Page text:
COX-2 immunoreactivity (IRS). Results of the staining of nasal (ac) and bronchial (df) samples for COX-2 are shown as boxplot diagrams. The lower and upper boundaries indicate the 25% and 75% quartile, respectively. Minimum and maximum values are indicated as whiskers and the dot represents the group median. Outliers were plotted as individual points. a Nasal respiratory epithelium (AIA: \(n=23\), ATA: \(n=17\), NPwA: \(n=15\)), b nasal submucosal glands glands (AIA: \(n=19\), ATA: \(n=16\), NP: \(n=15\)) and c) nasal squamous epithelium (AIA: \(n=13\), ATA: \(n=13\), NPwA: \(n=12\)), without significant differences in patient group comparisons. d Bronchial respiratory epithelium (AIA: \(n=14\), ATA: \(n=13\), NPwA: \(n=8\)), e bronchial submucosal glands (AIA: \(n=7\), ATA: \(n=8\), NPwA: \(n=5\)) and f bronchial squamous epithelium (AIA: \(n=13\), ATA: \(n=11\), NPwA: \(n=7\)), without significant differences in patient group comparisons

Fig. 4
figure4

Representative sections of specimens immunostained for a 5-LOX (respiratory epithelium and submucosal glands of nasal polyp), b COX-1 (bronchial mucosa with squamous metaplasia), c COX-2 (respiratory epithelium of nasal polyp) and d \(\hbox {CysLT}_2\) receptor (respiratory epithelium and submucosal glands of bronchial mucosa) from AIA patients. Brown staining represents protein expression. X 400

Expression of \(\hbox {CysLT}_2\)

Analyzing \(\hbox {CysLT}_2\) immunoreactivity in nasal tissue, we detected a medium expression in submucosal glands that was clearly and significantly reduced in the epithelia (each \(p<0.001\)) (Table 2, Fig. 4d). “ between the patient groups (Fig. 5a–c). In the respiratory epithelium of bronchial tissue, we detected \(\hbox {CysLT}_2\) expression only in a few subjects, in the squamous epithelium only in one subject (Fig. 5c–f). Epithelial cells mainly showed immunoreactivity in the apical part of the goblet cells. A medium expression was found in the analyzed submucosal glands and comparing means, we detected highly significant differences between submucosal glands and the epithelia (each \(p<0.001\)) (Table 2).

Fig. 5
figure5

\(\hbox {CysLT}_2\) immunoreactivity (IRS). Results of the staining of nasal (ac) and bronchial (df) samples for \(\hbox {CysLT}_2\) are shown as boxplot diagrams. The lower and upper boundaries indicate the 25% and 75% quartile, respectively. Minimum and maximum values are indicated as whiskers and the dot represents the group median. Outliers were plotted as individual points. a Nasal respiratory epithelium (AIA: \(n=19\), ATA: \(n=14\), NPwA: \(n=14\)), b nasal submucosal glands (AIA: \(n=15\), ATA: \(n=15\), NPwA: \(n=12\)) and c nasal squamous epithelium (AIA: \(n=15\), ATA: \(n=14\), NPwA: \(n=14\)), without significant differences in patient group comparisons. d Bronchial respiratory epithelium (AIA: \(n=13\), ATA: \(n=8\), NPwA: \(n=5\)), e bronchial submucosal glands (AIA: \(n=7\), ATA: \(n=6\), NPwA: \(n=4\)) and f bronchial squamous epithelium (AIA: \(n=5\), ATA: \(n=1\), NPwA: \(n=3\)), without significant differences in patient group comparisons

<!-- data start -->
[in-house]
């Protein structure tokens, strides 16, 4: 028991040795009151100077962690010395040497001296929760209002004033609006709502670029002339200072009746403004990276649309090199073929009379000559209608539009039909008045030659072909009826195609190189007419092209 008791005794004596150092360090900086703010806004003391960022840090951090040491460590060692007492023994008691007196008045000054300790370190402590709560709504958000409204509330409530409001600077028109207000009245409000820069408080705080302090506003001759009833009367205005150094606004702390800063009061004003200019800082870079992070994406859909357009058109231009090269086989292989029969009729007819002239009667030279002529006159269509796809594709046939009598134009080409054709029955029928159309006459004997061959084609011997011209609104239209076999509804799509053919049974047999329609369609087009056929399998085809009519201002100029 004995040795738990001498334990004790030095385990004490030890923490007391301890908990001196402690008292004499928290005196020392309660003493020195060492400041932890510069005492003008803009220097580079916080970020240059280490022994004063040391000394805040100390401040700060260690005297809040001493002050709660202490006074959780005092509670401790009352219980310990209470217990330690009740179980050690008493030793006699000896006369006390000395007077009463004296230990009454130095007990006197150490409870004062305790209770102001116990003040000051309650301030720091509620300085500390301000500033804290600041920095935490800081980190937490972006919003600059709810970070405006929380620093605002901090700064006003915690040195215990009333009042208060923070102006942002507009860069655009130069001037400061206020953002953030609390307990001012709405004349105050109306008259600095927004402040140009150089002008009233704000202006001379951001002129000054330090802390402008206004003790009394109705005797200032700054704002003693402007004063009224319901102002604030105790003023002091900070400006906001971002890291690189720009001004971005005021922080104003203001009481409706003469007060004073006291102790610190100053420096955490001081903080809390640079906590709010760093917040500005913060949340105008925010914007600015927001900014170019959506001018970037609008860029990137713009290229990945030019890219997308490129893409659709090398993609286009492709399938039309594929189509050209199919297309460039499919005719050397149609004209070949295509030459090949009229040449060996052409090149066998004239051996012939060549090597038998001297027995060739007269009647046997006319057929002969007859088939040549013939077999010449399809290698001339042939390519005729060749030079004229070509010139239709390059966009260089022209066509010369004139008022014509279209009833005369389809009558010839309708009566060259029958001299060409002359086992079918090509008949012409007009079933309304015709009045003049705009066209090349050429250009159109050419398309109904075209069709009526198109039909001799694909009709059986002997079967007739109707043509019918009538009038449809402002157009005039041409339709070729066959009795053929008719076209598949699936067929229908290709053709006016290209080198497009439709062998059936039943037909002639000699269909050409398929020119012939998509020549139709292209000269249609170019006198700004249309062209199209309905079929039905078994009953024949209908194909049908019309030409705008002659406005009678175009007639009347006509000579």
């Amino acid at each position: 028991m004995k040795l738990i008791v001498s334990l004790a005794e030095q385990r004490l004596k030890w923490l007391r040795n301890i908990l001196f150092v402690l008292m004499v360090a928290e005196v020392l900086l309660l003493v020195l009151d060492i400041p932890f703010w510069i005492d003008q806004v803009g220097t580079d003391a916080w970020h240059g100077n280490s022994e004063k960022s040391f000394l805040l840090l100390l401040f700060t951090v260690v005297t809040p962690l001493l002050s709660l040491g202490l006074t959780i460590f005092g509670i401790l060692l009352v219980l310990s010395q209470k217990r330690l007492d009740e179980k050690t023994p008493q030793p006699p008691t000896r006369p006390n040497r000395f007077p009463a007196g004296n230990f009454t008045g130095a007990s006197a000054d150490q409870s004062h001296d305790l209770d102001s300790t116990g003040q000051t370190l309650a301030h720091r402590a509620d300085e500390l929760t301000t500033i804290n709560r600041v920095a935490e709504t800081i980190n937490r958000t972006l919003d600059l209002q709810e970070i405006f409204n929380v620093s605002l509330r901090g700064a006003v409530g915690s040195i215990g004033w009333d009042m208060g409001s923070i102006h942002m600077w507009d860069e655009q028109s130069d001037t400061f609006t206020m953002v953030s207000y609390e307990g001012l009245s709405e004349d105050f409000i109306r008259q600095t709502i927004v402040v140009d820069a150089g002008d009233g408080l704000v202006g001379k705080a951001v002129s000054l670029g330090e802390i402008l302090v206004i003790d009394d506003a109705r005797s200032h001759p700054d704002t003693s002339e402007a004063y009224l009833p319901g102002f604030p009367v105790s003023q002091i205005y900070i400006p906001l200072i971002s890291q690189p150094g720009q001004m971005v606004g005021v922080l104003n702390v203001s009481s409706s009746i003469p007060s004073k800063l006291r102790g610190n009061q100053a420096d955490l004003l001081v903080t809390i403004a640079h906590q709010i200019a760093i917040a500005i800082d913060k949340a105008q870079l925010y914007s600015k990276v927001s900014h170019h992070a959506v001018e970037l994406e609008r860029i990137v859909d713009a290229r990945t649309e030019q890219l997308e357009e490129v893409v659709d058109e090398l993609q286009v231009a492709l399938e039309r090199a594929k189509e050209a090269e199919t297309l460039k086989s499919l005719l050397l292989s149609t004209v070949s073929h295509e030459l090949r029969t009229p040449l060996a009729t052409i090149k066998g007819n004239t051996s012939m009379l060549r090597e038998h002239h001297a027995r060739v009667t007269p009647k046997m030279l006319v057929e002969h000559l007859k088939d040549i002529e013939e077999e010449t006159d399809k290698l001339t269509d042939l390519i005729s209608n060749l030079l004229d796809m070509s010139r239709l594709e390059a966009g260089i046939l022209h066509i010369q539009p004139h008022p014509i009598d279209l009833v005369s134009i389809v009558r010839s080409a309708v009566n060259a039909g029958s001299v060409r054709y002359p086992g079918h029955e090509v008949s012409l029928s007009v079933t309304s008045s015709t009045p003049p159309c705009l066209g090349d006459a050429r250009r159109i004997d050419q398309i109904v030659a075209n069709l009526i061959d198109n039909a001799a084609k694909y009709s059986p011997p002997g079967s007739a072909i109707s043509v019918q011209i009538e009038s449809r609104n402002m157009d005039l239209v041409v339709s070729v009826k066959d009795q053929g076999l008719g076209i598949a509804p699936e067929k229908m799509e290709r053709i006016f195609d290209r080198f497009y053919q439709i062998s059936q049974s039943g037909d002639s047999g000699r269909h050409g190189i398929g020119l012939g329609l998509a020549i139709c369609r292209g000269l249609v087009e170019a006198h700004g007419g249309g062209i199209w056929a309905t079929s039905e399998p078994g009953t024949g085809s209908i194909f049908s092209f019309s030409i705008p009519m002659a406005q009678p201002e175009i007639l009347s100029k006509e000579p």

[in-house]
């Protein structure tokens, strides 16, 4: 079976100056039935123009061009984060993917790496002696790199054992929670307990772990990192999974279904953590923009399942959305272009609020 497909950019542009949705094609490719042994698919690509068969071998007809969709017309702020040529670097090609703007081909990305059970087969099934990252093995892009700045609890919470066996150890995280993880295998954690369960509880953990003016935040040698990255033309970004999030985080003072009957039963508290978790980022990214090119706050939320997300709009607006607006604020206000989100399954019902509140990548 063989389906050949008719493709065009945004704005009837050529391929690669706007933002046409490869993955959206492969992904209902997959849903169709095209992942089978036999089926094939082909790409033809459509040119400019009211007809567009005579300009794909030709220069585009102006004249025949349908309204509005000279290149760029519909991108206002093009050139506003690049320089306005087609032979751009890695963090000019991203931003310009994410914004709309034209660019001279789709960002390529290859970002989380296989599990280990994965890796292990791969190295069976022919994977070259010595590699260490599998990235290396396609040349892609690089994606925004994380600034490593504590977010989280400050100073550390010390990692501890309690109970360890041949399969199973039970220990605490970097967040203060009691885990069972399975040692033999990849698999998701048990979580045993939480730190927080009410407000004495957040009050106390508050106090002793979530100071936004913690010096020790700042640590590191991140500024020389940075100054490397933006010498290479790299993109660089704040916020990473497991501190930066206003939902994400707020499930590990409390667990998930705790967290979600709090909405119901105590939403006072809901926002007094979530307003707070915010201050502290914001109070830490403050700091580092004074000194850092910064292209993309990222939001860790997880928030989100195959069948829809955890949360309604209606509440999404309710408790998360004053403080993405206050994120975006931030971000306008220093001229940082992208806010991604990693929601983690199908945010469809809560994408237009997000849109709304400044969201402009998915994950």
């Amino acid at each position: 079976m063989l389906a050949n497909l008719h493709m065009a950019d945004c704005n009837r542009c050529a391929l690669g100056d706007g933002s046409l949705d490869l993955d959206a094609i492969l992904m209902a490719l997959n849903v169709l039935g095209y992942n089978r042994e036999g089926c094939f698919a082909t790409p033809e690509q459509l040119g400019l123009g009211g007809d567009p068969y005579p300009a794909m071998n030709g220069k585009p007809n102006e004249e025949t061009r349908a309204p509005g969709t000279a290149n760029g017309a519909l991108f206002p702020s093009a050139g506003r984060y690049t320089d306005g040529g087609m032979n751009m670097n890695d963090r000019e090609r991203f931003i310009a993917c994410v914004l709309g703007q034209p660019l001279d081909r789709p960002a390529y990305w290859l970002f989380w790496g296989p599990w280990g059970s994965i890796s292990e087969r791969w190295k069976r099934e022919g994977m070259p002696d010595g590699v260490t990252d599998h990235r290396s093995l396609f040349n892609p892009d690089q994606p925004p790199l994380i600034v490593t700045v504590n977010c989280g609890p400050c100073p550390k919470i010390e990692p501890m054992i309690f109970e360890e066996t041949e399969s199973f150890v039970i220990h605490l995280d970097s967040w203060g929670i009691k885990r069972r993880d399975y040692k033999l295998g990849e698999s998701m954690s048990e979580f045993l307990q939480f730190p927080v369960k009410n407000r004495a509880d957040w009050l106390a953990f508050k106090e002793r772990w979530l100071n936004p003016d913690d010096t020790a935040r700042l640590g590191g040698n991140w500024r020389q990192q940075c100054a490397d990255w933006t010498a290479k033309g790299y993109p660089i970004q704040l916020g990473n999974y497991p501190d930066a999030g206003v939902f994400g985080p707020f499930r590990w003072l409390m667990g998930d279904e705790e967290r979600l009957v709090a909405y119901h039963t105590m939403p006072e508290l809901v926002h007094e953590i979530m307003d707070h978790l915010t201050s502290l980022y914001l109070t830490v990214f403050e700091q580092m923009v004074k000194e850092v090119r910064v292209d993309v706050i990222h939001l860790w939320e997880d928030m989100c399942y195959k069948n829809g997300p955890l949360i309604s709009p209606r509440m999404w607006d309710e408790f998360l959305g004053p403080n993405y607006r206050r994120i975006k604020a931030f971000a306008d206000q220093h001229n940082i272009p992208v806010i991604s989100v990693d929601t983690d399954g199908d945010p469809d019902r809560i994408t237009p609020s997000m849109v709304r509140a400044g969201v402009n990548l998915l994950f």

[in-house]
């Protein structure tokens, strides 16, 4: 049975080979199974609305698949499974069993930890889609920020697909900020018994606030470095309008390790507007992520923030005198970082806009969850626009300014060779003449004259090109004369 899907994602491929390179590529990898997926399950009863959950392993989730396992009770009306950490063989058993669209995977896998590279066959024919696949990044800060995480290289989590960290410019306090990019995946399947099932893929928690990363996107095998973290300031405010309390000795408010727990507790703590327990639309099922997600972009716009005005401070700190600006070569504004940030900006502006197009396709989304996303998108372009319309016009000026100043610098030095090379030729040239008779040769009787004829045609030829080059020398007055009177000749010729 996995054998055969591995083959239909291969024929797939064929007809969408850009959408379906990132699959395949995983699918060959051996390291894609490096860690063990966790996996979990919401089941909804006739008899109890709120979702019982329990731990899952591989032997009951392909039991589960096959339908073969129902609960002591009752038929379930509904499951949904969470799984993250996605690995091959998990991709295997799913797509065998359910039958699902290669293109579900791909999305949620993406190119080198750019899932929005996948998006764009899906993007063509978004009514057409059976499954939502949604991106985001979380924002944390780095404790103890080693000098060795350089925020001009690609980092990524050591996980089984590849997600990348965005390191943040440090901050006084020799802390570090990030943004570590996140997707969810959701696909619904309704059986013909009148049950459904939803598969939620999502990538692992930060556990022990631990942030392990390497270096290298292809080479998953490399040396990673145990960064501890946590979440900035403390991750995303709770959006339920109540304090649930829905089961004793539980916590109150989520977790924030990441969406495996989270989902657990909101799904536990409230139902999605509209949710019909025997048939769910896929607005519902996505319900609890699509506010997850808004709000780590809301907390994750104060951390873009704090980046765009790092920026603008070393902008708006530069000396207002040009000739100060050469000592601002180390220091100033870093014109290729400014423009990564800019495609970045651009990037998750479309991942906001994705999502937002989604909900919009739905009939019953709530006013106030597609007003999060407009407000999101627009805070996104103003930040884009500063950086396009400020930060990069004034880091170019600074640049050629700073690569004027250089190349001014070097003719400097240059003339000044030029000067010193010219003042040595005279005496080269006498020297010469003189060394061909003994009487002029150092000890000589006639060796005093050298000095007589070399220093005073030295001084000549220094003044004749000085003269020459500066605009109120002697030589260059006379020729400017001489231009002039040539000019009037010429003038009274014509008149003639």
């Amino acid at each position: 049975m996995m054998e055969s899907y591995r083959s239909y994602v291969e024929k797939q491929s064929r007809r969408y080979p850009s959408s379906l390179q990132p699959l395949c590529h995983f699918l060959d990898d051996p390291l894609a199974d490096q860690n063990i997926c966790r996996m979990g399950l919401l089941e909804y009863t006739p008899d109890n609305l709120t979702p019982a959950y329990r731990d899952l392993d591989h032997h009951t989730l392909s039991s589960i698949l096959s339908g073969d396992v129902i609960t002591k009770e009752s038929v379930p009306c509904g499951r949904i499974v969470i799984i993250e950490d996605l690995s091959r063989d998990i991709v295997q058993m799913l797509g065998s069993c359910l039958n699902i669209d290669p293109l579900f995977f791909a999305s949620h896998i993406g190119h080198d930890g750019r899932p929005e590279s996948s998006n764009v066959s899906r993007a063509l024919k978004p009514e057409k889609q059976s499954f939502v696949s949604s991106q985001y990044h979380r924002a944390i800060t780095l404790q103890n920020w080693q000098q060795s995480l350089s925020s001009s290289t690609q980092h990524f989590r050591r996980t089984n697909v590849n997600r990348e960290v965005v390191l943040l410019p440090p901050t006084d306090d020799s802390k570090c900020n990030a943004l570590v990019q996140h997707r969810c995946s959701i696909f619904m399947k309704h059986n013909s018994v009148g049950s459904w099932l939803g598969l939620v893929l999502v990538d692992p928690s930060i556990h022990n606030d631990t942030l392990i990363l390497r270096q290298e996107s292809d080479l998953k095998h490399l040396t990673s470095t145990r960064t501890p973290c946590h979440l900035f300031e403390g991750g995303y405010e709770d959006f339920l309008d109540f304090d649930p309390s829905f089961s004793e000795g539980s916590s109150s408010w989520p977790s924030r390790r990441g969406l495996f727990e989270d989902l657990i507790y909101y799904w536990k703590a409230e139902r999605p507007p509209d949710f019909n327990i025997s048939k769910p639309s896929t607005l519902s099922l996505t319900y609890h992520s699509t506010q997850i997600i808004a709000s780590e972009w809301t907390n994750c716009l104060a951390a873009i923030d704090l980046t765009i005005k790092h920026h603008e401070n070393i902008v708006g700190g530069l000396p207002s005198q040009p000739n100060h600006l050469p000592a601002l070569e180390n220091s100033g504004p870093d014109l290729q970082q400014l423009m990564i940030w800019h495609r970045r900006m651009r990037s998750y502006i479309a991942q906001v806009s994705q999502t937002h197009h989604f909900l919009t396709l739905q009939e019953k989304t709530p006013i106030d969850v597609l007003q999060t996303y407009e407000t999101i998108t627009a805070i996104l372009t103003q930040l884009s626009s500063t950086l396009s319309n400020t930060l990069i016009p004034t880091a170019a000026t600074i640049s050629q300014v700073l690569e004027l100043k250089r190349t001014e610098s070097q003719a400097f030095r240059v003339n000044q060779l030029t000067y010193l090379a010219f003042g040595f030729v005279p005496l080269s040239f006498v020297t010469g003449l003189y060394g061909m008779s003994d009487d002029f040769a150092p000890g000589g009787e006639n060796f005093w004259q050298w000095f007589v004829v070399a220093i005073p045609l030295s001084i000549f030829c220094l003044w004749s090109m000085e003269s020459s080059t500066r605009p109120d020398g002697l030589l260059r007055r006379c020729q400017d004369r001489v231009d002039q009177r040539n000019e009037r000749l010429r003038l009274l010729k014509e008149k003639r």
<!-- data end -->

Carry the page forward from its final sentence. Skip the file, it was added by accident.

Discussion

In this study we analyzed the expression of COX-1, COX-2, 5-LOX and \(\hbox {CysLT}_2\) in both nasal polyps and bronchial mucosa from patients with AIA in comparison to ATA patients and non-asthmatic controls with nasal polyps (NPwA). In contrast to other studies, we focused on analyzing immunoreactivity in both nasal and bronchial tissue of the same subjects.

Clinically, we detected 34 % atopic patients within the AIA group by standard skin-prick testing. This is in contrast to the common assumption that AIA patients are mostly nonatopic asthmatics [26]. At the same time, this finding is well in line with the AIANE study by Szczeklik et al. [2] where likewise 34 % of AIA patients revealed atopy by skin-prick test. In our study blood counts of eosinophils were significantly increased between AIA and ATA and controls (\(p=0.001\)), as well as between ATA and controls (\(p=0.001\)), respectively. This is in accordance with several published observations, indicating an important pathogenetic role of these cells. Thus, Yamaguchi et al. [27] analyzed blood and nasal sinus eosinophil counts in 30 ATA und AIA patients. While the eosinophilic count in ATA sinuses did not differ as compared to controls, AIA patients showed significantly increased (\(p<0.05\)) eosinophilic concentrations in ethmoidal cells. Furthermore, a positive correlation was found between blood and nasal sinus eosinophil counts and concentrations in ethmoidal cells (\(r=0.5249\); \(p<0.0001\)). Therefore, our data regarding significantly increased blood eosinophil counts in AIA are in line with these previous reports, but this cell population does not discriminate between AIA and ATA patients.

Regarding the expression of LOX-5, we observed a stronger 5-LOX expression in submucosal glands of nasal polyps and bronchial tissue as compared to the epithelial layers. Overall, we detected medium 5-LOX expression without significant differences between the patient groups. In line with our results, Owens et al. [23] report medium 5-LOX expression in submucosal glands in their immunohistochemical analysis, but with a significant difference between ATA and NP patients. Adamjee et al. [22] detected a three-fold increased 5-LOX expression in AIA as compared to ATA patients in their analysis of epithelial cells of nasal polyps. Altogether, currently the literature towards 5-LOX expression in the airways is rather limited and future studies will be needed to address these discrepancies and to clarify the role of 5-LOX expression in AIA.